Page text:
In a practice commonly referred to as cherry-picking, insurers can legally turn away individual applicants for pre-existing health problems, something they are barred from doing when a sick person joins a group health plan. Insurers do this because, with an individual policyholder, they are unable to spread their risk as they can with groups.
“It is the law of numbers, a risk pool,” said Steven Tough, president of the California Association of Health Plans in Sacramento. “If you have a thousand lives, you look at the general profile of what is going to happen. If you have one person, you don’t have a pool structure.”
Managing risk is a fundamental insurance business practice. But it doesn’t make cash-strapped individual policyholders such as Barry and Sharon Fowler feel any better about being stuck with a costly health plan.
The Fowlers pay $565 a month – half their monthly mortgage payment – for their Kaiser Permanente HMO plan. The $565 is around $250 a month more than they paid when they signed up six years ago.
And while the premium has gone up, their coverage has eroded. This year their plan has added a series of new out-of-pocket expenses, including an annual $250 deductible for brand-name drugs and a hospital inpatient co-payment of $200 per day.
Office visits, ambulance transportation and other services also cost more out of pocket now.
“It adds up,” said Sharon, 56, who sells floral supplies as an independent contractor from their Hillcrest condo. Between doctor visits and prescriptions, she estimates, the couple likely spends at least $700 a month.
But the Fowlers fear they have no option but to stay with Kaiser. Sharon takes medication for migraine headaches, has had surgery and has back problems. She recently had skin cancer removed. Barry, 62, a self-employed real estate agent and developer, has a thyroid condition that requires medication. They would like to shop around, but haven’t bothered to do so.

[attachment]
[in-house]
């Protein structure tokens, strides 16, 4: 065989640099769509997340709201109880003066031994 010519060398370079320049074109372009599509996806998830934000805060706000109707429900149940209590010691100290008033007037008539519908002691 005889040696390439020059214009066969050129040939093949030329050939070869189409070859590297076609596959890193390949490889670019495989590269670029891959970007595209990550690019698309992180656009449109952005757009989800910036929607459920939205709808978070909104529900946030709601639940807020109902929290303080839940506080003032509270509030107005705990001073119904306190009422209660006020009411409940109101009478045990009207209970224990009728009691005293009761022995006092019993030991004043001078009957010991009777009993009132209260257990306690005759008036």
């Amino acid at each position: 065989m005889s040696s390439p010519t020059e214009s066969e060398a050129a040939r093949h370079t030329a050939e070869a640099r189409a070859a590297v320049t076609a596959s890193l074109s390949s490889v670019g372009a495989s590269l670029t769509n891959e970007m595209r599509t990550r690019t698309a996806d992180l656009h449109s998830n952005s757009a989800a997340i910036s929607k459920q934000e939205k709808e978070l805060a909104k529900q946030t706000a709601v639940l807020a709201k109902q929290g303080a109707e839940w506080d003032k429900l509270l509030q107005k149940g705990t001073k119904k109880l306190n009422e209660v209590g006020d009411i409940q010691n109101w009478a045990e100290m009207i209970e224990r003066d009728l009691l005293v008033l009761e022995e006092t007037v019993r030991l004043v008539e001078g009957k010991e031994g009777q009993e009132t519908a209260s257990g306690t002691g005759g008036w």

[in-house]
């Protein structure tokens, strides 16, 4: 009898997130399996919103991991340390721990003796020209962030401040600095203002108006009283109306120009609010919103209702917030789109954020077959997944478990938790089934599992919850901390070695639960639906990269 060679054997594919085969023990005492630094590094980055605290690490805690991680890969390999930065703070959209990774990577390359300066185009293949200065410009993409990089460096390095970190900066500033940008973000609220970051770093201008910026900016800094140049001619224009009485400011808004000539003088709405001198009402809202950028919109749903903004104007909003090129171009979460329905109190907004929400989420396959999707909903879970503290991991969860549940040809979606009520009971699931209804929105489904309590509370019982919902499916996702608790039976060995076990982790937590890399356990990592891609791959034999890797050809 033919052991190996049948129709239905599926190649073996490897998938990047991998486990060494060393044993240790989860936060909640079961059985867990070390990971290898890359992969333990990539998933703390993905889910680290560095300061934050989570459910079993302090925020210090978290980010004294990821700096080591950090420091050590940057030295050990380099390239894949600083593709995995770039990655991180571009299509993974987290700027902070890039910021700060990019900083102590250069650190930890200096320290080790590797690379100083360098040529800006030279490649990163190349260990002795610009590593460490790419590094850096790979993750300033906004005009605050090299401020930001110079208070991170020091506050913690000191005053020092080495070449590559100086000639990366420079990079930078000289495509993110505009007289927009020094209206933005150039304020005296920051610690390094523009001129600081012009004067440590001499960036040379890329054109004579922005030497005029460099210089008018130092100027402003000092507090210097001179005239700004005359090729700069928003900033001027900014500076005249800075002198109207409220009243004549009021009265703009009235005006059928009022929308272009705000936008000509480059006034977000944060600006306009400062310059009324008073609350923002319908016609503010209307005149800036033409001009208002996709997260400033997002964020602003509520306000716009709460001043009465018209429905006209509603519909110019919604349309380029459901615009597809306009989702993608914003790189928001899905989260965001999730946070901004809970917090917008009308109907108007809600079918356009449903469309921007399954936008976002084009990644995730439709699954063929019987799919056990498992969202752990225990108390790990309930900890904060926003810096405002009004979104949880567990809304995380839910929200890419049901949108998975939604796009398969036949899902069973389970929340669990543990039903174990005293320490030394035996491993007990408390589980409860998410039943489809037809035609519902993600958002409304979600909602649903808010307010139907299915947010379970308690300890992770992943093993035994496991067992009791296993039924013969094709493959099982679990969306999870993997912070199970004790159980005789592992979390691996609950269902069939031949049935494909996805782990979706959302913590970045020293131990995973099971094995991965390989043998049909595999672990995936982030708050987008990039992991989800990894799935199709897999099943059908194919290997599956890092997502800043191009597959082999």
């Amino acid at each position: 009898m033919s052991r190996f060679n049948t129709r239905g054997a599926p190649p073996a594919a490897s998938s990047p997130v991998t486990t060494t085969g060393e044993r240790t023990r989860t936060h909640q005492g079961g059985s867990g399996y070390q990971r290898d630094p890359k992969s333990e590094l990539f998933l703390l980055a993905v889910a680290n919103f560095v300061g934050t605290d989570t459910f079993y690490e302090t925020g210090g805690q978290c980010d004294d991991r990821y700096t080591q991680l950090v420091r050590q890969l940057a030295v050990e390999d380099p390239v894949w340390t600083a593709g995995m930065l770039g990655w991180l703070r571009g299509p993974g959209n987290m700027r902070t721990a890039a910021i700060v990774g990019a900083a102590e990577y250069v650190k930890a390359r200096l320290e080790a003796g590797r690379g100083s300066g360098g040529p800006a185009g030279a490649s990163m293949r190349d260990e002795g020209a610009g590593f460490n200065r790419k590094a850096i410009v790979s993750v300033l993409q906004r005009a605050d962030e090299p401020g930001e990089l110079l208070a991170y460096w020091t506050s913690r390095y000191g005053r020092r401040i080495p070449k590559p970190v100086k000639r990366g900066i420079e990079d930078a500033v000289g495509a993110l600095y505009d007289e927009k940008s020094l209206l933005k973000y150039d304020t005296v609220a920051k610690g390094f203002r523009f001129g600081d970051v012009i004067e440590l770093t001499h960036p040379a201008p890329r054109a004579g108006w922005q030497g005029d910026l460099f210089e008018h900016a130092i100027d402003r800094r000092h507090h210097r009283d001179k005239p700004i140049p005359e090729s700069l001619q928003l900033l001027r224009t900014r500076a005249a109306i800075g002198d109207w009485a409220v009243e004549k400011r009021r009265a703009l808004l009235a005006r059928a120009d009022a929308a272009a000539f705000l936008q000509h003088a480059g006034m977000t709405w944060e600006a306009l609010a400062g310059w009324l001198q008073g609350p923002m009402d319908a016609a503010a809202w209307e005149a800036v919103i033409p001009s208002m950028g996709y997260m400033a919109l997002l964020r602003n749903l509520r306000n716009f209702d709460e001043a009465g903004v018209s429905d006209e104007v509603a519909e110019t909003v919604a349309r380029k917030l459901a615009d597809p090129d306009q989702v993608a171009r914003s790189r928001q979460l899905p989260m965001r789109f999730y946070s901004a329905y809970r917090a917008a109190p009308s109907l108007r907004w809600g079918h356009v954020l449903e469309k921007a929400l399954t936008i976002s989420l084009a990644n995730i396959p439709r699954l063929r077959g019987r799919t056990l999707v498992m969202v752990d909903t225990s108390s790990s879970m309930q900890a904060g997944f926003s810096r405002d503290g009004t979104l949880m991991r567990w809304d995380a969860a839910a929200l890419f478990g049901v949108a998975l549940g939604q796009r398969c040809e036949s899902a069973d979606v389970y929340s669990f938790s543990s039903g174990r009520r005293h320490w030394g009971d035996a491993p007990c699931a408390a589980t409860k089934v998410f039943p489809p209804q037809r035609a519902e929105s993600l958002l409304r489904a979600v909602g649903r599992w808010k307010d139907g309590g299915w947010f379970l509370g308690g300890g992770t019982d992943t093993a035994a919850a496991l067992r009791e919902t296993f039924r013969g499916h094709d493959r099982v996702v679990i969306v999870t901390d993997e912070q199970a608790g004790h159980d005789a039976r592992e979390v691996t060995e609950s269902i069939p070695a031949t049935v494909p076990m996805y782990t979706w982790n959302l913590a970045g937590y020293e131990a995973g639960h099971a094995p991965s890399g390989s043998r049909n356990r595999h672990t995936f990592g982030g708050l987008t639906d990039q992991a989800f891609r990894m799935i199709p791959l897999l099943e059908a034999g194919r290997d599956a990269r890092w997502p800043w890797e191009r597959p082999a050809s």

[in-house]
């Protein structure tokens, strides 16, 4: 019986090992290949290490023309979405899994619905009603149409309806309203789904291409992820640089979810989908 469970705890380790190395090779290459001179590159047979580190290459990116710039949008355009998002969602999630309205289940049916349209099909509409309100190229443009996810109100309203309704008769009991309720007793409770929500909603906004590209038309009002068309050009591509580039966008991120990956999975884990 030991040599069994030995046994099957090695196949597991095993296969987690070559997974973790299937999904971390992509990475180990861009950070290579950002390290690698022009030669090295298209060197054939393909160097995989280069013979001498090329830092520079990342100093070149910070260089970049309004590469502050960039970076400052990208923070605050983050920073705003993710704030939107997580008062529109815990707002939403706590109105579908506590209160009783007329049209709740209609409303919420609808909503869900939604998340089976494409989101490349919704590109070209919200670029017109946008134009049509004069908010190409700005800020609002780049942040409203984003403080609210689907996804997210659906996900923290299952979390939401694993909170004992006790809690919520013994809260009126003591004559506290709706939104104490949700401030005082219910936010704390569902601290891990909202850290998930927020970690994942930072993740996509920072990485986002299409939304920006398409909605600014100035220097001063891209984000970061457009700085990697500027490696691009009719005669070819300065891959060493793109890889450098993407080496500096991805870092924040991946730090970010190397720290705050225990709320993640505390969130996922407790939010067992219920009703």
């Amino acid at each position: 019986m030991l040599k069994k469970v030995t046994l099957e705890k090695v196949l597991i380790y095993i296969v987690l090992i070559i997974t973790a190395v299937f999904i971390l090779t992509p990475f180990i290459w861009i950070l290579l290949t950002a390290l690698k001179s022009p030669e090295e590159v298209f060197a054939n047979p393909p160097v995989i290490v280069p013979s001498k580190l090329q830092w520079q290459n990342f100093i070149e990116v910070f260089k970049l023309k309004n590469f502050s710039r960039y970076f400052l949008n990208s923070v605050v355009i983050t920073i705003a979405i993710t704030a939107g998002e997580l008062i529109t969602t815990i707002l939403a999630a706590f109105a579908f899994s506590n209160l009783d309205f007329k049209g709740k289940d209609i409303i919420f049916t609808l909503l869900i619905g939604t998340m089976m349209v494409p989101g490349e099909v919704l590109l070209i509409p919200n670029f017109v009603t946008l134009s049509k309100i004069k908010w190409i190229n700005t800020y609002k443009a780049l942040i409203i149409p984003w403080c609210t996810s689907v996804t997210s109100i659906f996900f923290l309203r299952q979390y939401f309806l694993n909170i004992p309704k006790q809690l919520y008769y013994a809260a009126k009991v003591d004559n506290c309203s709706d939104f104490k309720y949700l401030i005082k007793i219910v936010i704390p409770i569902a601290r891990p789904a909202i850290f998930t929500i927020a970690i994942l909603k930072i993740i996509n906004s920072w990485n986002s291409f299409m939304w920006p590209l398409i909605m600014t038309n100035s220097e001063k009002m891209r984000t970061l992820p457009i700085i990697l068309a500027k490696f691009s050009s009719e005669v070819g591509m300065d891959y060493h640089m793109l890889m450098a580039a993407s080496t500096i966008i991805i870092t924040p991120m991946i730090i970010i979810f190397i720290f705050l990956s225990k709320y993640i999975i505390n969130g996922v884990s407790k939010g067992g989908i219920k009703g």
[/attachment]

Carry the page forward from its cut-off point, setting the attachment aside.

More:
“We haven’t even tried,” Sharon said. “We probably wouldn’t be accepted.”
Gail Saivar of Point Loma felt the same way when Kaiser raised her premium early this year to $493 a month from $295.
Saivar, 57, a formerly self-employed advertising executive, is on two regular medications and has a medical record that includes a lumpectomy for a breast cyst and surgery for intestinal problems. She figured there was no way anyone was going to insure her for less money.
Her only choice was to go to work for someone else.
“If you are over 50 and if you have been so much as to a doctor once in your life, you can’t get health insurance for less than $500 a month,” said Saivar, who was hired by one of her former clients. “It’s impossible to find anything.”